We would like to thank the following people and organizations for the ideas collected and shared here.
‘Woods Whys’ by Michael Synder (published by Bondcliff Books) who wrote for years for the Vermont Woodlands magazine and who is currently a Vermont State Forester and Commissioner with the Vermont Department of Forests, Parks & Recreation.
Our affiliated partner Appalachian Corridor who organised a very informative webinar on the importance of ecological corridors and have participated in studies and research papers over the years on the importance of the corridors in our local area not to mention many other topics in line with conservation.

Nicolas Bousquet is the author of the following article. At the moment his major project that he is in charge of is a study of the wood turtle :This includes participating in the surveys; active protection of adult females in a gravel pit; nest protection; developing measures to protect all the turtles and maintaining the activity in the gravel pit; limiting the propagation of the Japanese knotweed in the designed wood turtle habitat to maintain a good quality of habitat as well as teaching classes to CEGEP and University students in the field about the wood turtles.

Despite a rainy and rather cold spring, the recent rise in temperature and the sunny weather are causing the turtles to become active. The warmth is a signal for them to come out of their hibernation in the riverbeds. Soon the three species of turtles, the painted turtle, the snapping turtle and the wood turtle of our sector will be visible during our outdoor activities or on the road! At first, they will be looking for some sunshine and will come out of the still very cold rivers and ponds to facilitate their thermoregulation.
Then, the laying period begins, which will last from the end of May to the beginning of July, but it is particularly in June that the majority of the turtles will be active for the laying. The adult females will seek sand and gravel, or a mixture of both, exposed to the sun to make their nest and bury their eggs. They may therefore go to the side of the road or onto footpaths or cycle paths to nest and thus become very vulnerable. In fact, every year we note turtle deaths along the edges of these structures, often adults, but sometimes also hatchlings that have emerged from their eggs. The passage from the aquatic environment to the terrestrial environment and vice versa for egg-laying is therefore an issue for the survival of adult females every year.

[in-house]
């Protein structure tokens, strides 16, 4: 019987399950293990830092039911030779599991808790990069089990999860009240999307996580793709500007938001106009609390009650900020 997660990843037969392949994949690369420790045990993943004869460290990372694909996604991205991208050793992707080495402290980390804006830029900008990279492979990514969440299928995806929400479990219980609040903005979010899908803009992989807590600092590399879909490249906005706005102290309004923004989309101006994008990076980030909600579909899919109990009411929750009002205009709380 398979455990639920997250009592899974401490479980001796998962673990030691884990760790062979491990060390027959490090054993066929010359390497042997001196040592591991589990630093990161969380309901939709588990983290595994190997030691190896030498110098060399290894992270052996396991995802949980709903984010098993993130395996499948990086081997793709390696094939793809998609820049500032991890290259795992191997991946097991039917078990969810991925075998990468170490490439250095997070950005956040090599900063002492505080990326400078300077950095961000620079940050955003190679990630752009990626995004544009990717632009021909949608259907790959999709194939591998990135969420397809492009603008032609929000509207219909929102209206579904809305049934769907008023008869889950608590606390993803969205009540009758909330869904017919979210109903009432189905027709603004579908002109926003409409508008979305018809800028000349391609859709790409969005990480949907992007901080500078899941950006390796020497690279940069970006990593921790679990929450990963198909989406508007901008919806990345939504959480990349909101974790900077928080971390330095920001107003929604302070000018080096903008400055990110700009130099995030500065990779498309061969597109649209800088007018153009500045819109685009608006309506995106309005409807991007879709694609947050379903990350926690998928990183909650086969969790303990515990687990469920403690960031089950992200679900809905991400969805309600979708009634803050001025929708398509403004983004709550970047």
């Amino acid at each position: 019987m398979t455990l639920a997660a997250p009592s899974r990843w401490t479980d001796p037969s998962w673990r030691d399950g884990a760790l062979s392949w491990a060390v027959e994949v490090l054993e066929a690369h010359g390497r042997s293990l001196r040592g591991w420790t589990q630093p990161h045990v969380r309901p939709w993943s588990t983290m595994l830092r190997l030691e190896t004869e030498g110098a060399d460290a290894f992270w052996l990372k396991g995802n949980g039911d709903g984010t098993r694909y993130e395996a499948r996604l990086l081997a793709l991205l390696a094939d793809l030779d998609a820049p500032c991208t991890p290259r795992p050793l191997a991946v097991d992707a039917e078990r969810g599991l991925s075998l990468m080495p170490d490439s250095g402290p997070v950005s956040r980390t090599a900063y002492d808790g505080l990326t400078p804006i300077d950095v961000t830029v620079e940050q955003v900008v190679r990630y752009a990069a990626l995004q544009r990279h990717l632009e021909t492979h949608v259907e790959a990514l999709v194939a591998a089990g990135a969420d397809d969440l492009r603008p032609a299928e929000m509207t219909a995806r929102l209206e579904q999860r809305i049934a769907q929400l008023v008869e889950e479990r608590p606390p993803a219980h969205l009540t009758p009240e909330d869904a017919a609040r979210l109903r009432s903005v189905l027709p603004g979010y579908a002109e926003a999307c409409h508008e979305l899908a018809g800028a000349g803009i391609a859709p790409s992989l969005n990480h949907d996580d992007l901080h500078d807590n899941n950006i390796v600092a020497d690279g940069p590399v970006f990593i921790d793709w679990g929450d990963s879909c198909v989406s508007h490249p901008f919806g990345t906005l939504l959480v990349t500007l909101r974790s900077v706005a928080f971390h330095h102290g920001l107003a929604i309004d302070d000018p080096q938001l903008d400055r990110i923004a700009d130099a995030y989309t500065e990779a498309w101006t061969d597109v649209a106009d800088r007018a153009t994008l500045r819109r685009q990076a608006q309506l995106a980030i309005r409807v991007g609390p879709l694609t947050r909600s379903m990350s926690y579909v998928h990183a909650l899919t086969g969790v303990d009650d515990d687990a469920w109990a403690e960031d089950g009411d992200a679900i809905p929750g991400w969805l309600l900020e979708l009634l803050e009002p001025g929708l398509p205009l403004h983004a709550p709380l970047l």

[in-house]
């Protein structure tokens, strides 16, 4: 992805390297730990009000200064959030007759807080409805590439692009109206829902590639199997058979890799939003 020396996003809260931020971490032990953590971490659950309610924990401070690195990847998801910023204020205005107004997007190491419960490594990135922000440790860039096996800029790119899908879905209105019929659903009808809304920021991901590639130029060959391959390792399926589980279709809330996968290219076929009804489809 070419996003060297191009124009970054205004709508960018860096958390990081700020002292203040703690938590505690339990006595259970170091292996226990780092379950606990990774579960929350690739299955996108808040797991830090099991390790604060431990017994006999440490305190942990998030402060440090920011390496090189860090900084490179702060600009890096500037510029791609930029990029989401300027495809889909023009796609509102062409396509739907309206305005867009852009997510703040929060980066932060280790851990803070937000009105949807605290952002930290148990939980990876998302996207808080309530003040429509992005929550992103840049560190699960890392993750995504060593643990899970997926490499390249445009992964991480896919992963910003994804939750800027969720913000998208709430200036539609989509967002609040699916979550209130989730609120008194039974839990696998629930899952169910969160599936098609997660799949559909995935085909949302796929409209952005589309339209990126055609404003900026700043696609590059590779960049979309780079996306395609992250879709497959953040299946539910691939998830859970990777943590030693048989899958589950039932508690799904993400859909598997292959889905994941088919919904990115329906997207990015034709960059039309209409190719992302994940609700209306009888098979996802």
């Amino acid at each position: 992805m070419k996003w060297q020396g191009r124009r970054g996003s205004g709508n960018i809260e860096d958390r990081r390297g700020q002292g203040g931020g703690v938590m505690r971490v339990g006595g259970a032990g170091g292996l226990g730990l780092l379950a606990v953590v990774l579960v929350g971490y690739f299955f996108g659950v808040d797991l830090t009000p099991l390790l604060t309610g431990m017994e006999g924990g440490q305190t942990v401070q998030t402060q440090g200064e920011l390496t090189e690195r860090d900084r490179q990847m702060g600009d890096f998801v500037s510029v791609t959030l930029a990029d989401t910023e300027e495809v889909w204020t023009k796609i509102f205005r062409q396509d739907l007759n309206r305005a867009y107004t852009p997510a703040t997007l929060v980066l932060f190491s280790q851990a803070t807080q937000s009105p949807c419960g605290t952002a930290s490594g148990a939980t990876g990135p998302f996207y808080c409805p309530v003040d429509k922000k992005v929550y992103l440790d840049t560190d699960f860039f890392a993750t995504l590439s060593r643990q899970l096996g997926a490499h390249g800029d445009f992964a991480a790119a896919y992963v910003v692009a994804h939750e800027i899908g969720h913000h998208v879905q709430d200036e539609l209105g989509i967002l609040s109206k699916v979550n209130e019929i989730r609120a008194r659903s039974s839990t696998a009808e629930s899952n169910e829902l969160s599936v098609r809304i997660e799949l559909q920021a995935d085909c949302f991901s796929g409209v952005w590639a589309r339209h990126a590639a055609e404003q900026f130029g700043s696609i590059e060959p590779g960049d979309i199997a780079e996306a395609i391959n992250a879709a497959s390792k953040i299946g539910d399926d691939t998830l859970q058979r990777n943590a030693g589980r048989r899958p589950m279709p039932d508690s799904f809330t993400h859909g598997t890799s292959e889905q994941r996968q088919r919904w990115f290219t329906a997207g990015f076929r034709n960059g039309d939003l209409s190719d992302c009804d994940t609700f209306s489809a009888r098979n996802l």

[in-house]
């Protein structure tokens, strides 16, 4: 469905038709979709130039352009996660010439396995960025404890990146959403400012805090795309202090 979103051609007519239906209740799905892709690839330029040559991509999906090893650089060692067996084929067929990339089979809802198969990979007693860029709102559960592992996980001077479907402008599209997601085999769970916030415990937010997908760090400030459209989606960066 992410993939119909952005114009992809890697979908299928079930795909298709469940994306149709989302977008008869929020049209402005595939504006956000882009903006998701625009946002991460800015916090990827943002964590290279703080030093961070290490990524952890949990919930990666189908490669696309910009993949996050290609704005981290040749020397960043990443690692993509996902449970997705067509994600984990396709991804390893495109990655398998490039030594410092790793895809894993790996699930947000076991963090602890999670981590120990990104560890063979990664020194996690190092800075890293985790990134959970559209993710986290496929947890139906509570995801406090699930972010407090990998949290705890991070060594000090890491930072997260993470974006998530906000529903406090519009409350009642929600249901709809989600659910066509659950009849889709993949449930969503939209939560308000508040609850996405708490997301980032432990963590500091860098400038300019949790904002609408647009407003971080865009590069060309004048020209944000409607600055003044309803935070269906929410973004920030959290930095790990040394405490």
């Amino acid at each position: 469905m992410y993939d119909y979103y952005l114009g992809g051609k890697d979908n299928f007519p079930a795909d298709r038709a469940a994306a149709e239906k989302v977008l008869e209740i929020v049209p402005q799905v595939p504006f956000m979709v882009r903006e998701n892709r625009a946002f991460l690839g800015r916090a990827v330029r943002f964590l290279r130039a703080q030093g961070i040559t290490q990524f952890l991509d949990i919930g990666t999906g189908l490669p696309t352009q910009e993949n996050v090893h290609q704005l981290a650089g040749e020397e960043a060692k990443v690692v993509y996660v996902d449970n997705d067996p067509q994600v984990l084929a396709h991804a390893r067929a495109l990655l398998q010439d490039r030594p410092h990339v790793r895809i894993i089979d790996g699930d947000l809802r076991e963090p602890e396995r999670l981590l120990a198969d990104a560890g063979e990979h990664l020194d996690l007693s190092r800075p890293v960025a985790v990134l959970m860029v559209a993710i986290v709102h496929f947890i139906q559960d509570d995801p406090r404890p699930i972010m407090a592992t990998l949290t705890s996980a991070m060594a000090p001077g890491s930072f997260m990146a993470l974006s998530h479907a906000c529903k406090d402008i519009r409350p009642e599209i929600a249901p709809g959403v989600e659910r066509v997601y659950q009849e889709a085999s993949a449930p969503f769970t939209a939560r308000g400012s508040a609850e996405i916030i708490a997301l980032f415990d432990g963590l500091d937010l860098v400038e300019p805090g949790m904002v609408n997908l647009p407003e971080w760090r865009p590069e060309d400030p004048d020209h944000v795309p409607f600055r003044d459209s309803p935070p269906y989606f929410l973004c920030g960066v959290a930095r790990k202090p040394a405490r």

How can we help them to remain safe and sound during this period?

Simply by remaining vigilant! Whether you are driving, walking or cycling on structures bordering lakes, rivers, ponds or wetlands, you can remain vigilant to the presence of turtles and react appropriately in the event of their presence. You can slow down and let the turtle go on its way and warn other motorists of its presence for example. In an immediate emergency, you can help it cross, always in the same direction it was going. It is important not to put the animal back in the water or move it to another location. You can also take a photo and report its presence on the website
It should also be noted that the wood turtle is present in a few rivers in the Eastern Townships and is designated as vulnerable by its provincial status. Populations have suffered a recent decline and some are recovering with difficulty. The wood turtle is particularly vulnerable to injury and mortality on roads and by agricultural and forestry machinery, especially because of its very terrestrial nature. Since it is the most terrestrial of our turtles in Quebec, it is exposed to these pressures for longer than other species. Moreover, the degradation of its habitat does not help its cause, nor does the presence of predators that destroy nests, such as raccoons! Despite the efforts of local organizations and actors, the situation remains precarious for several populations in the Eastern Townships. In fact, since turtles in general are slow growing and slow to reproduce, the recovery of these populations takes several years… when it is possible.
However, there is hope! Habitat quality is an essential element in the recovery of declining species and many local organizations are working to maintain and conserve these quality habitats. There are also several actions underway to better understand the specific threats affecting our wood turtles in order to better correct them!

Nicolas Bousquet, biol.,
Coordonnateur de projets terrain

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A successful AGM was held on June 18, 2022. For those of you who would like to read the documentation given at the public meeting please see the attached: